Lasith Malinga back in supernatural swing
Lasith Malinga is such an integral part of Sri Lanka’s fast bowling
arsenal that it needed the nation’s President to intervene and ensure he
was fit for the World Twenty20s in England.
The bowler with the rare sling-arm action, whose toe-crushing yorkers
have tested the world’s finest batsmen, sat out the entire 2008 and
early 2009 season with a career-threatening knee injury.
Malinga, 25, was unable to run or train, and the swollen bone in his
right knee was so painful that he could barely climb stairs.
Worried the prodigious talent could be lost to the game, Sri Lankan
President Mahinda Rajapaksa recommended that Malinga should meet a
spiritual healer Eliyantha White.
“He (White) works with supernatural powers and herbs,” explained
“I don’t know what he does or how he does it, but it works. I am very
grateful to him and the President.”
The treatment lasted five days and the pain disappeared. Malinga was
fit to start his training.
White later reportedly cured veteran Sanath Jayasuriya of a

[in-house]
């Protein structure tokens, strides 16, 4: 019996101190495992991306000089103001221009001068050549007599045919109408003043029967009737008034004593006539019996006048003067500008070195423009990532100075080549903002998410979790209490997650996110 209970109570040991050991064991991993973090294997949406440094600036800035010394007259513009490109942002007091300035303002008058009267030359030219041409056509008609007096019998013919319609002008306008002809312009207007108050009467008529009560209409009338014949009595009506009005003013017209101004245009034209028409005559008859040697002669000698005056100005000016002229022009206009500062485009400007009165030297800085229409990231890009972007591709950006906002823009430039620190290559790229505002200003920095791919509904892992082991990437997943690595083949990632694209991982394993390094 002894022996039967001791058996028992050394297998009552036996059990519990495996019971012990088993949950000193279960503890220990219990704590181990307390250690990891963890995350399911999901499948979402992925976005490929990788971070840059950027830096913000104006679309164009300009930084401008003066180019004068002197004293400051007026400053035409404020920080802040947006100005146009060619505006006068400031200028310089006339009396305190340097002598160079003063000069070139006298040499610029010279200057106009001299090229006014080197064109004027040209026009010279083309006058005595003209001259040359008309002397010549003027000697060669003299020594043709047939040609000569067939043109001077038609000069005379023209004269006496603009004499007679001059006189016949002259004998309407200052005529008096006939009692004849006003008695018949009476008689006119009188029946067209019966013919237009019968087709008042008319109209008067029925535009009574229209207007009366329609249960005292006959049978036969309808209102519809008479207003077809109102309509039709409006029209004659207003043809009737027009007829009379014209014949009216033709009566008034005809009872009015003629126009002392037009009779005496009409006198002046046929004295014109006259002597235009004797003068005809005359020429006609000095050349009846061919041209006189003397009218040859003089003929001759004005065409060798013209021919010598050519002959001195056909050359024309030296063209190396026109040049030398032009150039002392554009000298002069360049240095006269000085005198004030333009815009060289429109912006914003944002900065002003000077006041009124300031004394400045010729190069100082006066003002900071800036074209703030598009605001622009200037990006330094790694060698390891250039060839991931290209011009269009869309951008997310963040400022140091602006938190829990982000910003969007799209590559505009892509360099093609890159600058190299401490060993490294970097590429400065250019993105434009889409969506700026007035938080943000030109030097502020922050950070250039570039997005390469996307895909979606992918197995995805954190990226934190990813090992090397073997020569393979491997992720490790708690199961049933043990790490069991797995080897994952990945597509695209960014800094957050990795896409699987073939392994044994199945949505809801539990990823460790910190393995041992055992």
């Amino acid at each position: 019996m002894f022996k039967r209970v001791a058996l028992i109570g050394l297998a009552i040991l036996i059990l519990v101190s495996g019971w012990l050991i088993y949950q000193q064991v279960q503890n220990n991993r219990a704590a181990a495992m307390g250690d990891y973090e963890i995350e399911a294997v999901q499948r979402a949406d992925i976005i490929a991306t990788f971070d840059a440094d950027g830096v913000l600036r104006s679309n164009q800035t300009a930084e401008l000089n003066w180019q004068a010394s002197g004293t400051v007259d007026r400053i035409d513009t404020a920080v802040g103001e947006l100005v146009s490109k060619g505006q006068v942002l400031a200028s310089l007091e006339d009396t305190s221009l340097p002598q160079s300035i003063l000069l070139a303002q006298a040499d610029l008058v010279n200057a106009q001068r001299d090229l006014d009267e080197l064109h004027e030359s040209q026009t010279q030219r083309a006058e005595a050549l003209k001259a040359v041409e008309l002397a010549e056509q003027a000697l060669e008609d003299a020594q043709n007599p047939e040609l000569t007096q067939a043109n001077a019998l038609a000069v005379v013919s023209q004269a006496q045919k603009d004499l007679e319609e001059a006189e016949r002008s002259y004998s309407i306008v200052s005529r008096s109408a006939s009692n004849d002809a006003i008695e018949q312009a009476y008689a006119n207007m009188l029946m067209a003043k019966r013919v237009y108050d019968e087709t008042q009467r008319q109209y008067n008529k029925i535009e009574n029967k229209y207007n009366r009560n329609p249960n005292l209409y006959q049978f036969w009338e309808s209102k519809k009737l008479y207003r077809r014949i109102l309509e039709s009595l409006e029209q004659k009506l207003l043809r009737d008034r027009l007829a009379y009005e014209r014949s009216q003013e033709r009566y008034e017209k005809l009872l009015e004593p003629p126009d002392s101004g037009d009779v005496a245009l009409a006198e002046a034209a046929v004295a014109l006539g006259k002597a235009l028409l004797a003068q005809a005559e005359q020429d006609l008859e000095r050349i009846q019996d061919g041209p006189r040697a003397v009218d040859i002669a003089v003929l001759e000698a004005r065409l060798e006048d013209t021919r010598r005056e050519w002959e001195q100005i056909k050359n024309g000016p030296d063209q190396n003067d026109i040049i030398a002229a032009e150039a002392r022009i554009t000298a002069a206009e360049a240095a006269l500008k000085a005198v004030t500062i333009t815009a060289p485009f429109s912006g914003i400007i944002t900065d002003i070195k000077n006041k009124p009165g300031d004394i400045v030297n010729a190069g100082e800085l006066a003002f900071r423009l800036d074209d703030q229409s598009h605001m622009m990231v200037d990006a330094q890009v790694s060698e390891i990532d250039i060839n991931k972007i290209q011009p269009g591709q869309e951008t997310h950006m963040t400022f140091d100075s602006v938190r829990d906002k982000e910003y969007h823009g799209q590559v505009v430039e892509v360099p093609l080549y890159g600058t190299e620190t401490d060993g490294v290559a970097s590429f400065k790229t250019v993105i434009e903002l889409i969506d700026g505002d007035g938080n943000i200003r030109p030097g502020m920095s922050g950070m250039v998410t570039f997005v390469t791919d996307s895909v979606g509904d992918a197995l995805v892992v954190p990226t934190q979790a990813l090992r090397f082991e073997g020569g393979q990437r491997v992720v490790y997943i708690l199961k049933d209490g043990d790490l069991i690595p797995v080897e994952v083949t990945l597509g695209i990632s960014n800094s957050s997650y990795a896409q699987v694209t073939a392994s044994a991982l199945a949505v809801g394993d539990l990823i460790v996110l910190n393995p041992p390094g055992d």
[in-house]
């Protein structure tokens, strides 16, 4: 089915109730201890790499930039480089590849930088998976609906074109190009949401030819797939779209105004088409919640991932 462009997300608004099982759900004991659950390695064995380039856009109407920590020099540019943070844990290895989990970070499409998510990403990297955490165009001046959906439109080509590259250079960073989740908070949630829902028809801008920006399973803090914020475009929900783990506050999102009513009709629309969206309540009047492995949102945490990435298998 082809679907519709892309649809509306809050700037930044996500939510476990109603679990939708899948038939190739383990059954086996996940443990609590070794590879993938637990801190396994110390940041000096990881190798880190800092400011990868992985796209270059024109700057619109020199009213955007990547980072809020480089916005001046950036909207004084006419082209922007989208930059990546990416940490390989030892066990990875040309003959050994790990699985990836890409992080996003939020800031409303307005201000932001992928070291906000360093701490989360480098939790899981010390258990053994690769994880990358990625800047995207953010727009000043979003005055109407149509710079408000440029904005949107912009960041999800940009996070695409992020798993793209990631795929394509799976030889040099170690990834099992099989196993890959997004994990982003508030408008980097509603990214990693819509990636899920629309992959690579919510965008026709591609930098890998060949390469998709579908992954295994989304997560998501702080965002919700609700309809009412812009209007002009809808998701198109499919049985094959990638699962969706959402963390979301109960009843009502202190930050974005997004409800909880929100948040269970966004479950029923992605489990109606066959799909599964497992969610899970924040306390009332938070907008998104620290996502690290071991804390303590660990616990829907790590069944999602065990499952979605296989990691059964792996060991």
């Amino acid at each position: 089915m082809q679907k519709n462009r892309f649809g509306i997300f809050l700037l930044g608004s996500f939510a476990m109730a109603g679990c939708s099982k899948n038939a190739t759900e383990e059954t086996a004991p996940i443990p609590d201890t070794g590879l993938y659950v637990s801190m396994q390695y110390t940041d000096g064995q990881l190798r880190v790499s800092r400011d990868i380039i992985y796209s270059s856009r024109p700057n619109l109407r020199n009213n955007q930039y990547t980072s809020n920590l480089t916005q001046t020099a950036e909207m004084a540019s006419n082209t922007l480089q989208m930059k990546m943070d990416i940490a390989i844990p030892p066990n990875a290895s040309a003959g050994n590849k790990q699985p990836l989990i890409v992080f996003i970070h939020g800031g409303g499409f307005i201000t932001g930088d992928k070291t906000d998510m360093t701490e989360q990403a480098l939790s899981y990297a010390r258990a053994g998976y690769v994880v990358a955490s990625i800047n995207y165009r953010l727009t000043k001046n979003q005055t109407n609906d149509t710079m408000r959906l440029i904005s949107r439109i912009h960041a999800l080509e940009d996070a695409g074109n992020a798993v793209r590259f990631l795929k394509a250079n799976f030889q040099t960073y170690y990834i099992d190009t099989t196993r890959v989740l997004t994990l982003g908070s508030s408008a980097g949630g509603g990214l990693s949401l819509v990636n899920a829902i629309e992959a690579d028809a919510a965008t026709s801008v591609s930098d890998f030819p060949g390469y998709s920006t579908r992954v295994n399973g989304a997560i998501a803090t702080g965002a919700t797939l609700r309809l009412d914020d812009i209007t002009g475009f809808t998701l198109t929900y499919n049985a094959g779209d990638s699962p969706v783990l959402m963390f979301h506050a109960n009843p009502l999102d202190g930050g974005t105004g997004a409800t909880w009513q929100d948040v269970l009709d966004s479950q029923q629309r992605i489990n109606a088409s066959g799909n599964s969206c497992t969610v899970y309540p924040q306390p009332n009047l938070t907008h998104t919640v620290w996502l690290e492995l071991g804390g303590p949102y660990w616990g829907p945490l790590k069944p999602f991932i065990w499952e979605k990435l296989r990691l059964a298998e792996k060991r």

long-standing back problem.
Malinga marked his return to active cricket with a strong showing in
the Indian Premier League in South Africa where he grabbed 18 wickets in
13 matches for the Mumbai Indians.
“He is fast and furious and never easy to get away,” said an
appreciative Mumbai coach Pravin Amre. “Sri Lanka will be very happy he
Sri Lanka’s new captain Kumar Sangakkara, who once hailed Malinga as
the team’s ‘X’ factor’ for turning a game on its head, was delighted his
premier fast bowler was raring to go.
“He looks fit and hungry and bowled really well in the IPL,” said
Sangakkara. “It’s good to have him around again.”
Sri Lanka’s former coach Tom Moody, who now looks after both Western
Australia and IPL team Kings XI Punjab, said Malinga was an “unique”
“Everything about him is unique. His very unique action, unique that
he bowls at 90 miles an hour,” said Moody.
“He is different.” Malinga’s approach to bowling is simple and
Hurl the ball as fast as possible, preferably near the batsmen’s
toes. It could rattle stumps or even break bones, but will never be easy